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Stats: 2,184,333 members, 4,762,484 topics. Date: Saturday, 16 February 2019 at 08:21 AM
|Whispers Of The Dark by Royver(m): 9:37am On Jan 22|
"Aye, what seek ye in these gallows my good friend?
Do ye not know tis’ the resting place for ghouls and monsters?"
It was a hot evening on that fateful day. The general hospital had just lost its quota of electricity and the person in charge had promptly run off to put on the standby generator. Urowoli stood at the entrance to the pediatric ward, all his muscles tense, his body sweaty, his proud itsekiri blood pounding furiously in his veins. On the outside he tried to exhibit a calm demeanor but inside his mind was in turmoil. Unlike the meaning of his name, he did not want to appear soft right now.
He was the man.
He was the pillar of strength.
Inside the candle lit children’s ward, his wife wailed in her high pitched voice. The infant had stopped moving. His chest had heaved its last. He had fought hard and long like the brave little boy he was but the illness had finally consumed him. The sudden flickering on of the incandescent bulbs in the ward did nothing to alleviate the gloom that had fallen. Other mothers murmured in silence. None were brave enough to approach the crying woman and comfort her. They tended to their own sick children and muttered desperate prayers under their breaths.
The now illuminated ward revealed the young doctor sitting dejectedly at the nurses’ station near the entrance. This is not what he signed up for when he left medical school a few months ago to start housemanship here. No one had taught him, prepared him, for the deep sense of loss from doing all one could do medically and still seeing the patient die in one’s care. He looked at the father of the child forlornly. He literally could think of nothing to say.
“Doctor, won’t you certify?” The nurse sitting beside him asked gently. “They have brought the light.”
The doctor sighed and nodded. He got up from the plastic chair he had been sitting on, and it made a scraping noise on the tiled floor, loud enough to let the mother know that the doctor was coming and she immediately intensified her wailing. Urowoli turned, saw the doctor move and quickly followed him.
“How goes it doctor, is there any hope?”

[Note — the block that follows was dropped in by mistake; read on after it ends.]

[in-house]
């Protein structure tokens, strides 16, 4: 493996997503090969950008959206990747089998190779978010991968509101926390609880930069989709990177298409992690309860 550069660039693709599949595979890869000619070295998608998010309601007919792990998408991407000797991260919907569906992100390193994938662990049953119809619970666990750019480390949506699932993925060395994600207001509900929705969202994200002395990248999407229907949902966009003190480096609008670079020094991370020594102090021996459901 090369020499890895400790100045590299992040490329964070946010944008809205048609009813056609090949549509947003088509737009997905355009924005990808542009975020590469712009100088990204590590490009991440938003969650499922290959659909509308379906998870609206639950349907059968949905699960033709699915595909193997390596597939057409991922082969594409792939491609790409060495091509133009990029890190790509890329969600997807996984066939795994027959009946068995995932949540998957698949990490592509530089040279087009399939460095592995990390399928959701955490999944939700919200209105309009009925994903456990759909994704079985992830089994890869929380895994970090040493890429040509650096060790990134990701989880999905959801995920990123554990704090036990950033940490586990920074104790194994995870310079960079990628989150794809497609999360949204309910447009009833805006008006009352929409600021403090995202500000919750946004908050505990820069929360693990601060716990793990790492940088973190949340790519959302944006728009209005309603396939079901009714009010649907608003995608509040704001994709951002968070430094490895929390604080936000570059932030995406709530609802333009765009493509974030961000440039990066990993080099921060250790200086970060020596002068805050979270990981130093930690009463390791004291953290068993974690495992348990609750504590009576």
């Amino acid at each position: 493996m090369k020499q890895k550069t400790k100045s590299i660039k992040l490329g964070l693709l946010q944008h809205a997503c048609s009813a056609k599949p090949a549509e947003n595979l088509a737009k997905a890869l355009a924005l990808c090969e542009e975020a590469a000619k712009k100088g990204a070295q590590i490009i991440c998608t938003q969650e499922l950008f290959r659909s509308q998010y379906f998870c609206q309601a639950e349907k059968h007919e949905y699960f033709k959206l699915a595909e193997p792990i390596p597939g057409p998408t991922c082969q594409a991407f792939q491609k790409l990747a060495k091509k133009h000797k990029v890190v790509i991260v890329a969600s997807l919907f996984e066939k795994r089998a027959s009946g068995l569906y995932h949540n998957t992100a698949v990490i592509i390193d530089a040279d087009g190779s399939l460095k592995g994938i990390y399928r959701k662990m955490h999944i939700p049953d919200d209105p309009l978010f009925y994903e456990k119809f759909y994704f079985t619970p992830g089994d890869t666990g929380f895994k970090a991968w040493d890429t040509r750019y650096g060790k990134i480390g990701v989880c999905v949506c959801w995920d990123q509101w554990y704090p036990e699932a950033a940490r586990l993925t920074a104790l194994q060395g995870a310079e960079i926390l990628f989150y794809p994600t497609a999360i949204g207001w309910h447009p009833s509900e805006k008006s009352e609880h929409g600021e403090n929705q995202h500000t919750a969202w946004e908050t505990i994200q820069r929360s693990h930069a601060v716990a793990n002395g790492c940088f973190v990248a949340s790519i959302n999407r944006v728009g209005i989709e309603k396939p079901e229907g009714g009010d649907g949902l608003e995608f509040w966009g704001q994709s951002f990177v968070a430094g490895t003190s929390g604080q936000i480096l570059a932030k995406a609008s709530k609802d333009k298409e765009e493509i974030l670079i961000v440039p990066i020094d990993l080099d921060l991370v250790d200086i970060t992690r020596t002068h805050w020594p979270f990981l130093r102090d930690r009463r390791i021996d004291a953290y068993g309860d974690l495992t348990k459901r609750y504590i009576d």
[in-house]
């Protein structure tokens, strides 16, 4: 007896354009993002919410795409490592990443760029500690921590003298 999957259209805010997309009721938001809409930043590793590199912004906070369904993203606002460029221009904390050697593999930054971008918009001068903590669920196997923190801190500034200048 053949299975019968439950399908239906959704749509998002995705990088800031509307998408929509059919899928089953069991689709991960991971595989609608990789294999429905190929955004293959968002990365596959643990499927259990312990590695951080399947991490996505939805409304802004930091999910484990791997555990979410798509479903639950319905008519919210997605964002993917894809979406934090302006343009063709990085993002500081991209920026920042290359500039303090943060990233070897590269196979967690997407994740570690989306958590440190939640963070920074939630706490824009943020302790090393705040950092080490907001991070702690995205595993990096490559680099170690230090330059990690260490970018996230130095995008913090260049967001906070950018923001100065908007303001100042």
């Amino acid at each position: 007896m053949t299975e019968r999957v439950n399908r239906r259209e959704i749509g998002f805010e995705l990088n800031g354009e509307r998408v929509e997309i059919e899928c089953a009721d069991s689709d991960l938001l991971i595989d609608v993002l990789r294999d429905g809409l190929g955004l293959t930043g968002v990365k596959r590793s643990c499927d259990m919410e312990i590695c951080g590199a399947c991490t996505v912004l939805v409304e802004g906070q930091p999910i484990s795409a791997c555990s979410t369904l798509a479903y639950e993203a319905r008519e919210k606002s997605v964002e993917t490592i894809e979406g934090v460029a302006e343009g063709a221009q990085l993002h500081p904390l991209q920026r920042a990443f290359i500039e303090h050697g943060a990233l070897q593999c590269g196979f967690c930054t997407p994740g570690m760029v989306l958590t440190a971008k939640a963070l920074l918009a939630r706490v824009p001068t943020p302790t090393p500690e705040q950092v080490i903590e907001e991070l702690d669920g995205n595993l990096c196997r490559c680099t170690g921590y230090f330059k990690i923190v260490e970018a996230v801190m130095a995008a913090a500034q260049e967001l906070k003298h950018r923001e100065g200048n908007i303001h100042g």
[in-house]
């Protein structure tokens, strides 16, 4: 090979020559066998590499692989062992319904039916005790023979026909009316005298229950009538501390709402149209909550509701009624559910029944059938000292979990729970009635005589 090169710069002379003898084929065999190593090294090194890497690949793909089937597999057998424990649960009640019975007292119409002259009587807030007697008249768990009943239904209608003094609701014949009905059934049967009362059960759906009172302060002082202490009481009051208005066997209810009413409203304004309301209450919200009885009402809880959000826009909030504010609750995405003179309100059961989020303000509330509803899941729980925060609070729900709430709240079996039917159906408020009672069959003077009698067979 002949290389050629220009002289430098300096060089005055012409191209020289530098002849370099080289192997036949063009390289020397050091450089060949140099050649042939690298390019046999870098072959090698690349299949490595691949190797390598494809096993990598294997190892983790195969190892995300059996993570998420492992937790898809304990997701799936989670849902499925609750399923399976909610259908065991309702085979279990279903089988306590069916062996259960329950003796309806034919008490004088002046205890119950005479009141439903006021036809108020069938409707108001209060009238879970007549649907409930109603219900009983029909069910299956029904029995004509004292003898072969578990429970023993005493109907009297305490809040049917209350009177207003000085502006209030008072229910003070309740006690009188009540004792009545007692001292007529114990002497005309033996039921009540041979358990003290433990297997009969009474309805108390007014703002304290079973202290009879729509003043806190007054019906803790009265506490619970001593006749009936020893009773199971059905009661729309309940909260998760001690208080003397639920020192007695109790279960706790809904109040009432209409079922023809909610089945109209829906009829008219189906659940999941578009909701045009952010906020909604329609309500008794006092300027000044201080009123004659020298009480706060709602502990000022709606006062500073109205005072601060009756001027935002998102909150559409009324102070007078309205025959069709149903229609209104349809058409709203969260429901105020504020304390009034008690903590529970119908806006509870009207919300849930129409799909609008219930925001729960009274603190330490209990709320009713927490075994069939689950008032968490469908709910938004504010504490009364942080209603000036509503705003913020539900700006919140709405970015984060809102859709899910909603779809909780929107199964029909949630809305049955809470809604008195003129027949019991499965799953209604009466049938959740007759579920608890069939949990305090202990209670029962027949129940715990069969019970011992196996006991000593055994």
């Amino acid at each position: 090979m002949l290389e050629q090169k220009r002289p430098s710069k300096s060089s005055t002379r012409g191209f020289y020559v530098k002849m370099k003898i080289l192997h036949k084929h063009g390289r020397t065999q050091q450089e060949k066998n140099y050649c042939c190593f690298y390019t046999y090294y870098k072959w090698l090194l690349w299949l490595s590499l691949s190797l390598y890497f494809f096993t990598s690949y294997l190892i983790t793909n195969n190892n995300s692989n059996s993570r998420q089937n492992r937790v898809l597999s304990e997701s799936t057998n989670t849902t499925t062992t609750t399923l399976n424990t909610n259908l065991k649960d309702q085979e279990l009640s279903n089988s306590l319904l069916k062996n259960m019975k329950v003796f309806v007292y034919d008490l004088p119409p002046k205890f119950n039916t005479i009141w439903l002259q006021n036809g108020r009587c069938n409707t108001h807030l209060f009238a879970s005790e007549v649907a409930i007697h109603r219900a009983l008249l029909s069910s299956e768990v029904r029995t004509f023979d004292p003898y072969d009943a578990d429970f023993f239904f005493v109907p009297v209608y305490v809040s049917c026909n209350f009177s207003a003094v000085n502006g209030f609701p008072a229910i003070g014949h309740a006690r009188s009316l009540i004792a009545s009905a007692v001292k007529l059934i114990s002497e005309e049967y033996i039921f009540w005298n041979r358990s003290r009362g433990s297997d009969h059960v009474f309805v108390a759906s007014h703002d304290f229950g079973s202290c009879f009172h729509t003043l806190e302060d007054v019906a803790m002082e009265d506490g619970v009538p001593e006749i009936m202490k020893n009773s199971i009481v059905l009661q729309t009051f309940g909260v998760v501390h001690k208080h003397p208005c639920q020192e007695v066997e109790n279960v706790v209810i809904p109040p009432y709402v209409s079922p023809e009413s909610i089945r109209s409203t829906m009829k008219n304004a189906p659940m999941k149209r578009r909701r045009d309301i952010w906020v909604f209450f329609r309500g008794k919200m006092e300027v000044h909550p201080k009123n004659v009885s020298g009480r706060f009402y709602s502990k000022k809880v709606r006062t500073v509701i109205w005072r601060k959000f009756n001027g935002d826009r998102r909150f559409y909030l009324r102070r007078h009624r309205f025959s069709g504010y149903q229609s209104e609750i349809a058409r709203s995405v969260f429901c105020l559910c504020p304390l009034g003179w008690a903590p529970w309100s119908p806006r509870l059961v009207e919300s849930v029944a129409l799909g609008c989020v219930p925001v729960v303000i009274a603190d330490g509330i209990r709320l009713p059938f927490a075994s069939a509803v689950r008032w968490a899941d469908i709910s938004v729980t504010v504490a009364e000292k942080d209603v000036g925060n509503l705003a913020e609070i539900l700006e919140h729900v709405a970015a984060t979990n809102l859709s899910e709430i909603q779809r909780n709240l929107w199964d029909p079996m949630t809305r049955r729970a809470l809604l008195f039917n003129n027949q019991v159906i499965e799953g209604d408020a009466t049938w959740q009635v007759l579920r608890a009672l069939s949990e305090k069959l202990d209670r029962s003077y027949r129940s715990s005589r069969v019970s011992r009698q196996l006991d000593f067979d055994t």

The doctor shook his head sadly and Urowoli clenched his teeth.
They had reached the bedside of the child. His skin had already turned a dull pale and his body was as still as any other inanimate object. Empty bags of blood and intravenous fluids hung at different sides of the small bed. The mother stopped her wailing momentarily to gaze at the doctor.
“Doctor eh, we can still do something eh, he is not breathing, he is not answering me, doctor do something eh, check him, check him…”
“Shut up, woman!” Urowoli barked sharply.
The doctor brought out his stethoscope and went through the motions. He knew the child was dead already. He flashed his pen-torch in the unresponsive pupils and scribbled in the patient’s folder.
“Doctor how is he? How is he? How is…”
“I’m so sorry madam, he’s dead.”
The woman threw her hands up, pulled off her scarf and tugged violently at her hair. Her screams spilled out of the ward like a violent tidal wave. People in the other wards came out to see what was happening.
Urowoli stood calm. He nodded and walked briskly out of the ward as his wife continued to wail and roll on the floor. A few moments later he was back with a black polythene bag in his hand, the sturdy one used by women to convey their purchases from the market. He picked up the corpse of the dead child and put it in the bag.
“Thank you doctor, I know you tried your best. My wife, gather your things, Nurse, let me know my bill so I can pay. I’m coming.
Everyone watched him quietly as he strode out of the ward, bag in hand. They shook their head in sympathy. They knew where he was going.